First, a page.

Process and attitude or results and luck?

Photo by striatic

Mihaly Csikszentmihalyi writes in Good Business: Leadership, Flow, and the Making of Meaning:

An organization where only success counts, and one in which an employee who does all the right things and fails is evaluated by the same measure as one who fails because of ineptitude, is an organization that is not likely to generate a great deal of loyalty. It is a part of management function to recognize and reward the performance and the attitude of employees, and not just their success, which may be due to entirely to fortuitous circumstances.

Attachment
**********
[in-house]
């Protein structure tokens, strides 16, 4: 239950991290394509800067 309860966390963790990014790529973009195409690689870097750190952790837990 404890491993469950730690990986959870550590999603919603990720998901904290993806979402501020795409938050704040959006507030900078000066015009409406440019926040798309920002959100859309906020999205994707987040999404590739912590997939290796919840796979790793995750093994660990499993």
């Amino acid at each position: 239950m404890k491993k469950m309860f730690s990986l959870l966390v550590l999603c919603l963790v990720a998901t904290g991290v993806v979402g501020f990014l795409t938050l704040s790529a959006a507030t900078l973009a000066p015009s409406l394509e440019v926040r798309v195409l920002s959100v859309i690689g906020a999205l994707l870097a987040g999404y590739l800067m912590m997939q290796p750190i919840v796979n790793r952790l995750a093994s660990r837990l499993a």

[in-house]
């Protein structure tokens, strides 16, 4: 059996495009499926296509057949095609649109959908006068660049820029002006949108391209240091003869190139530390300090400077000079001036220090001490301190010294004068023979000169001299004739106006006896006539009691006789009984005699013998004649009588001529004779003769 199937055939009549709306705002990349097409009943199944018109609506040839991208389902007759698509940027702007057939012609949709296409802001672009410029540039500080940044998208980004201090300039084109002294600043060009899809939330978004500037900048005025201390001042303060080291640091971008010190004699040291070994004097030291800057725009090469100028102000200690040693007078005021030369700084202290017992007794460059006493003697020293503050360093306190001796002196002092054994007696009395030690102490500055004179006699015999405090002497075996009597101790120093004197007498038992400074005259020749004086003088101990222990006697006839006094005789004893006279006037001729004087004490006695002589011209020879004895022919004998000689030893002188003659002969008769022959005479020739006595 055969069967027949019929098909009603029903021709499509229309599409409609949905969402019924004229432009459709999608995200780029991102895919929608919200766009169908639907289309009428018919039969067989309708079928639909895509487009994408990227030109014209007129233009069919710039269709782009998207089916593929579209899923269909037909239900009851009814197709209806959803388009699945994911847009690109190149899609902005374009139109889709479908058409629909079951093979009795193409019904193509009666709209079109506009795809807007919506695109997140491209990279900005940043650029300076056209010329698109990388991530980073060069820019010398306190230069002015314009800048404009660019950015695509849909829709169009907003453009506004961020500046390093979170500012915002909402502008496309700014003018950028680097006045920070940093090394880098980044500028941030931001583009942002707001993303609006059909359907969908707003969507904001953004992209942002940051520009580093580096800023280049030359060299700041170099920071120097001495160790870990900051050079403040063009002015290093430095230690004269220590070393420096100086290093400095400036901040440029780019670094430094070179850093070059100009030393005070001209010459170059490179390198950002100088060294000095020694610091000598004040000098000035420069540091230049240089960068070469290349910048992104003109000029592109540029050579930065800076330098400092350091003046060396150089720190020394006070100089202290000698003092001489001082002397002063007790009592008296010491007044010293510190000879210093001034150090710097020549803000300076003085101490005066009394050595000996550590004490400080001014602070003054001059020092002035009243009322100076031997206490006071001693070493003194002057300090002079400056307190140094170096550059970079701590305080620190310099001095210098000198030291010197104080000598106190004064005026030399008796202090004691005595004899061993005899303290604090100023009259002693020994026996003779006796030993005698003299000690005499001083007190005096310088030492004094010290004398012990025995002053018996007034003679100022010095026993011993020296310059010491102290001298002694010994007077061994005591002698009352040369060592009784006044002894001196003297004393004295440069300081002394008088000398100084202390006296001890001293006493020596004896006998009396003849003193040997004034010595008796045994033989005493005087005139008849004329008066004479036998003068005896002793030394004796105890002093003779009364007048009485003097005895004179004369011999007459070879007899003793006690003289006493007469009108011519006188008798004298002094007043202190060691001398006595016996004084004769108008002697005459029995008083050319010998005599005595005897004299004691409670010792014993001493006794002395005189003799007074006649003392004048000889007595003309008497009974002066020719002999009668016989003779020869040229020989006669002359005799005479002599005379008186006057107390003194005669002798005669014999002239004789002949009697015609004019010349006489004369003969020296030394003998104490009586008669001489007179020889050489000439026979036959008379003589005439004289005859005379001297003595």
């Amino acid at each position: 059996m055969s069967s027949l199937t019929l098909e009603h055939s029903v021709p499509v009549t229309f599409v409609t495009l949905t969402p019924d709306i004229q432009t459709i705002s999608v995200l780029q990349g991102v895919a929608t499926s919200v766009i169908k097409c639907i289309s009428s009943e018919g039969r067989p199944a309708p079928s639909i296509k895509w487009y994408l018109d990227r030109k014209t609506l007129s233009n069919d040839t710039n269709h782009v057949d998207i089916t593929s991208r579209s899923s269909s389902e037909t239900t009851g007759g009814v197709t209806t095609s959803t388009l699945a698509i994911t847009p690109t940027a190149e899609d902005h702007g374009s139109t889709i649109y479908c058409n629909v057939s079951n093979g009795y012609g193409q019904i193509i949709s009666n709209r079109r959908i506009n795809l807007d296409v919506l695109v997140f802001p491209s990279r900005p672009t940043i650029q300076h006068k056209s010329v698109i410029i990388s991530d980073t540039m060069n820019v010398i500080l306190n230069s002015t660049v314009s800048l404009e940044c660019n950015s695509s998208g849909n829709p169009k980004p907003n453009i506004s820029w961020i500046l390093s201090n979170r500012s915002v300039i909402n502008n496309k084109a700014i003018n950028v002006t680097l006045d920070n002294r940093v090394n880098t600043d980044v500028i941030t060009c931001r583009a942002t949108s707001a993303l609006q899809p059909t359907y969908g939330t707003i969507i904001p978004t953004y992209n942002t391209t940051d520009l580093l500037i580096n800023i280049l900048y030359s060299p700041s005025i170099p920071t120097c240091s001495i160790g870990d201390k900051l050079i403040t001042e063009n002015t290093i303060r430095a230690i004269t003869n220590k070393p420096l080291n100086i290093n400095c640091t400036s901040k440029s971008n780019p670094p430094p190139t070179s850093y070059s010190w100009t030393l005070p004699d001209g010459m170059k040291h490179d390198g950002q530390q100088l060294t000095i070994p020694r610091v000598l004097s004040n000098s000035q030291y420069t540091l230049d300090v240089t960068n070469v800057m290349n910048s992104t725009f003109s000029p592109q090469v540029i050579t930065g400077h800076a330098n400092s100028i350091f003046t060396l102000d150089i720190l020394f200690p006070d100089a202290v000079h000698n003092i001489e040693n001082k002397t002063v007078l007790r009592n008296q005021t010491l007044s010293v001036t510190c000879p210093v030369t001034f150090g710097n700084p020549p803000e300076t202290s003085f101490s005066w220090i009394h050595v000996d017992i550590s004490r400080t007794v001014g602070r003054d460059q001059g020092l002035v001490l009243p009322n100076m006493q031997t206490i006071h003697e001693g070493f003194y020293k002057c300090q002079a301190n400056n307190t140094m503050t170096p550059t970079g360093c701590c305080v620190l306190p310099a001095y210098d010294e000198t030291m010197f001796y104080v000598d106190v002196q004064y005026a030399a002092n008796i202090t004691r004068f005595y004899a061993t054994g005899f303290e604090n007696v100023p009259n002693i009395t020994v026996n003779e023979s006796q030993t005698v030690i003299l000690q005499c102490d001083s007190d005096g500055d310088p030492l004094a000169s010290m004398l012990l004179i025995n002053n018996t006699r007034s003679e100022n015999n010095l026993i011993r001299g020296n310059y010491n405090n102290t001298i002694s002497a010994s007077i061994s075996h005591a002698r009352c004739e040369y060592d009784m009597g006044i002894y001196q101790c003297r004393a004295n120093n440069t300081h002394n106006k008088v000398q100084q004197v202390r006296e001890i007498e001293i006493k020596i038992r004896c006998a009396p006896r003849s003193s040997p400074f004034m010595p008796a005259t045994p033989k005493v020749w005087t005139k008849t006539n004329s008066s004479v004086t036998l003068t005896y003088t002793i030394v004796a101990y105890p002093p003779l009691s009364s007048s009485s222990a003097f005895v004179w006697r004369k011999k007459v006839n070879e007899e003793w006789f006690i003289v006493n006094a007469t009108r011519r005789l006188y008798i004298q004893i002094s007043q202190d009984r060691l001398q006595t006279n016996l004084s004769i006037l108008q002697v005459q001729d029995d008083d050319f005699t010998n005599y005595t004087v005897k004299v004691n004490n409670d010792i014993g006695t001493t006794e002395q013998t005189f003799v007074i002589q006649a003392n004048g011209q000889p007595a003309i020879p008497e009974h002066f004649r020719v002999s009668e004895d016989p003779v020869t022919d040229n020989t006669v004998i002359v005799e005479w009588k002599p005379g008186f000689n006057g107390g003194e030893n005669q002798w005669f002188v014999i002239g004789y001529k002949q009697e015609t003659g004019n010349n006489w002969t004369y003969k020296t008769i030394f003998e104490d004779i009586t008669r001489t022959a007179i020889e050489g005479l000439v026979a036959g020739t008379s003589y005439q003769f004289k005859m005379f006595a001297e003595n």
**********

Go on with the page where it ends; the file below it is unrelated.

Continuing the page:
And it is not only a matter of loyalty, but of long-term success. Yes, results matter. Without results nobody will be able to succeed, long-term or short-term. But focusing too much on the “bottom line” results might be detrimental. Not only is luck involved many times, it is also a recipe for repeating mistakes. And most of all, it disregards the human element. If you ignore what people feel and think you will lose them on the way. And without the people, where will you be. And as Csikszentmihalyi points out, you owe your employees to keep those who really give all they can and have the potential (does all the right things) from those who are just not right for the job (ineptitude).

So – when you evaluate people do you focus only on results (and luck) or do you also focus on the process and attitude?



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